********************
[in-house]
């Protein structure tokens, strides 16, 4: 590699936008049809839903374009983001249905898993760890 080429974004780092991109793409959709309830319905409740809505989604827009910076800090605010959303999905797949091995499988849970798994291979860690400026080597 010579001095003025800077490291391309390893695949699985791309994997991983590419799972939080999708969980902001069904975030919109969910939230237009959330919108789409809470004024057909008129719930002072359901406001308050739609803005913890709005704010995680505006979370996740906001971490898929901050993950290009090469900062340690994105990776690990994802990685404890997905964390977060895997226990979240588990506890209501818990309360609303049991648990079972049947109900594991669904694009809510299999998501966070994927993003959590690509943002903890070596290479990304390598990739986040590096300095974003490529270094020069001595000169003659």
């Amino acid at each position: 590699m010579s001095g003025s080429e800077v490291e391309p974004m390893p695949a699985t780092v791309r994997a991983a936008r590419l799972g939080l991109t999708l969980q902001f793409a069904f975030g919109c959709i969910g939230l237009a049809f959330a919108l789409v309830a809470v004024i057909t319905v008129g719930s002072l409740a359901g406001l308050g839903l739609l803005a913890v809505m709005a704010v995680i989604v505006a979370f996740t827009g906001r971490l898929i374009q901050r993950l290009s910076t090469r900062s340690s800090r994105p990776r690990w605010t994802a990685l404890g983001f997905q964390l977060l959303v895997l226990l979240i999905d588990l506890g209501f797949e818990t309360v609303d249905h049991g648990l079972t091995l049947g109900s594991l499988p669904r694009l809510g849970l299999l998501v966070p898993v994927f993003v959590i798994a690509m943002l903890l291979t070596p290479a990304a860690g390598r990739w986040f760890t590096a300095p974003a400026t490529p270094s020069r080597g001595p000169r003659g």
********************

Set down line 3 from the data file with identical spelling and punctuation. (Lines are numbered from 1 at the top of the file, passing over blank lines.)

């Amino acid at each position: 590699m010579s001095g003025s080429e800077v490291e391309p974004m390893p695949a699985t780092v791309r994997a991983a936008r590419l799972g939080l991109t999708l969980q902001f793409a069904f975030g919109c959709i969910g939230l237009a049809f959330a919108l789409v309830a809470v004024i057909t319905v008129g719930s002072l409740a359901g406001l308050g839903l739609l803005a913890v809505m709005a704010v995680i989604v505006a979370f996740t827009g906001r971490l898929i374009q901050r993950l290009s910076t090469r900062s340690s800090r994105p990776r690990w605010t994802a990685l404890g983001f997905q964390l977060l959303v895997l226990l979240i999905d588990l506890g209501f797949e818990t309360v609303d249905h049991g648990l079972t091995l049947g109900s594991l499988p669904r694009l809510g849970l299999l998501v966070p898993v994927f993003v959590i798994a690509m943002l903890l291979t070596p290479a990304a860690g390598r990739w986040f760890t590096a300095p974003a400026t490529p270094s020069r080597g001595p000169r003659g």